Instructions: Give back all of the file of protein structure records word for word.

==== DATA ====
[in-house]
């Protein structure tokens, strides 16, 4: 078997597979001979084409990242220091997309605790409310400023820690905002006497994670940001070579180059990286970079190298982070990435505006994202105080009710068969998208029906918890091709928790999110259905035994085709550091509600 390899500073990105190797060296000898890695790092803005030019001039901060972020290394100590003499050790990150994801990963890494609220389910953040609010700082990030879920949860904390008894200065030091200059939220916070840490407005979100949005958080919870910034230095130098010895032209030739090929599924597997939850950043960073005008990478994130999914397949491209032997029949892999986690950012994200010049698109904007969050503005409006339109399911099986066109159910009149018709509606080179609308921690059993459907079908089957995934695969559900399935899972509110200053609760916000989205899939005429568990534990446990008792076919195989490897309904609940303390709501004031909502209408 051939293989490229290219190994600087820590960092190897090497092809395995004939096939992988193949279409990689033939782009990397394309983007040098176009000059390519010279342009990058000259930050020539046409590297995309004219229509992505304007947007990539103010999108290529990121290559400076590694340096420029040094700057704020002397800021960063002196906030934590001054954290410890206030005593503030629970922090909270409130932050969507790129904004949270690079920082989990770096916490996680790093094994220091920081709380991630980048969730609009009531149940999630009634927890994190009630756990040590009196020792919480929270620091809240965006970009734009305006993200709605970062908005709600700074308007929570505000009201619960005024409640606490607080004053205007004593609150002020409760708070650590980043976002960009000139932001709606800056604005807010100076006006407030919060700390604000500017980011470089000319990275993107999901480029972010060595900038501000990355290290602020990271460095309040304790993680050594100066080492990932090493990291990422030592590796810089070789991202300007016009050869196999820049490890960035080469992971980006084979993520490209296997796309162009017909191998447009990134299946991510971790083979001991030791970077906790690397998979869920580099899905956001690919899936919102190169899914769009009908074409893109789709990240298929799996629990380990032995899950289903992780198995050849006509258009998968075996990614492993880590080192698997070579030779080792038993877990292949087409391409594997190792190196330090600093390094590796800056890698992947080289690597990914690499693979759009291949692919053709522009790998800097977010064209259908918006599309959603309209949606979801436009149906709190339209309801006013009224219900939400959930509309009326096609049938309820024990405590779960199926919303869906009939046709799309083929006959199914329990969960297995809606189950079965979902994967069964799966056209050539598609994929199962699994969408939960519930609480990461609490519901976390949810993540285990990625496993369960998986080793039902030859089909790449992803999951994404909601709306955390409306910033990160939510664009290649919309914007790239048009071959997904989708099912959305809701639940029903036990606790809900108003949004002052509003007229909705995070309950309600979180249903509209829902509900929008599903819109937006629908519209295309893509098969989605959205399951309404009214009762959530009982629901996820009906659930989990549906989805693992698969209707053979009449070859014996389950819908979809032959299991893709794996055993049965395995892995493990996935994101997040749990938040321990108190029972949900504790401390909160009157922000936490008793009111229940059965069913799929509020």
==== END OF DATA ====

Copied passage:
[in-house]
């Protein structure tokens, strides 16, 4: 078997597979001979084409990242220091997309605790409310400023820690905002006497994670940001070579180059990286970079190298982070990435505006994202105080009710068969998208029906918890091709928790999110259905035994085709550091509600 390899500073990105190797060296000898890695790092803005030019001039901060972020290394100590003499050790990150994801990963890494609220389910953040609010700082990030879920949860904390008894200065030091200059939220916070840490407005979100949005958080919870910034230095130098010895032209030739090929599924597997939850950043960073005008990478994130999914397949491209032997029949892999986690950012994200010049698109904007969050503005409006339109399911099986066109159910009149018709509606080179609308921690059993459907079908089957995934695969559900399935899972509110200053609760916000989205899939005429568990534990446990008792076919195989490897309904609940303390709501004031909502209408 051939293989490229290219190994600087820590960092190897090497092809395995004939096939992988193949279409990689033939782009990397394309983007040098176009000059390519010279342009990058000259930050020539046409590297995309004219229509992505304007947007990539103010999108290529990121290559400076590694340096420029040094700057704020002397800021960063002196906030934590001054954290410890206030005593503030629970922090909270409130932050969507790129904004949270690079920082989990770096916490996680790093094994220091920081709380991630980048969730609009009531149940999630009634927890994190009630756990040590009196020792919480929270620091809240965006970009734009305006993200709605970062908005709600700074308007929570505000009201619960005024409640606490607080004053205007004593609150002020409760708070650590980043976002960009000139932001709606800056604005807010100076006006407030919060700390604000500017980011470089000319990275993107999901480029972010060595900038501000990355290290602020990271460095309040304790993680050594100066080492990932090493990291990422030592590796810089070789991202300007016009050869196999820049490890960035080469992971980006084979993520490209296997796309162009017909191998447009990134299946991510971790083979001991030791970077906790690397998979869920580099899905956001690919899936919102190169899914769009009908074409893109789709990240298929799996629990380990032995899950289903992780198995050849006509258009998968075996990614492993880590080192698997070579030779080792038993877990292949087409391409594997190792190196330090600093390094590796800056890698992947080289690597990914690499693979759009291949692919053709522009790998800097977010064209259908918006599309959603309209949606979801436009149906709190339209309801006013009224219900939400959930509309009326096609049938309820024990405590779960199926919303869906009939046709799309083929006959199914329990969960297995809606189950079965979902994967069964799966056209050539598609994929199962699994969408939960519930609480990461609490519901976390949810993540285990990625496993369960998986080793039902030859089909790449992803999951994404909601709306955390409306910033990160939510664009290649919309914007790239048009071959997904989708099912959305809701639940029903036990606790809900108003949004002052509003007229909705995070309950309600979180249903509209829902509900929008599903819109937006629908519209295309893509098969989605959205399951309404009214009762959530009982629901996820009906659930989990549906989805693992698969209707053979009449070859014996389950819908979809032959299991893709794996055993049965395995892995493990996935994101997040749990938040321990108190029972949900504790401390909160009157922000936490008793009111229940059965069913799929509020």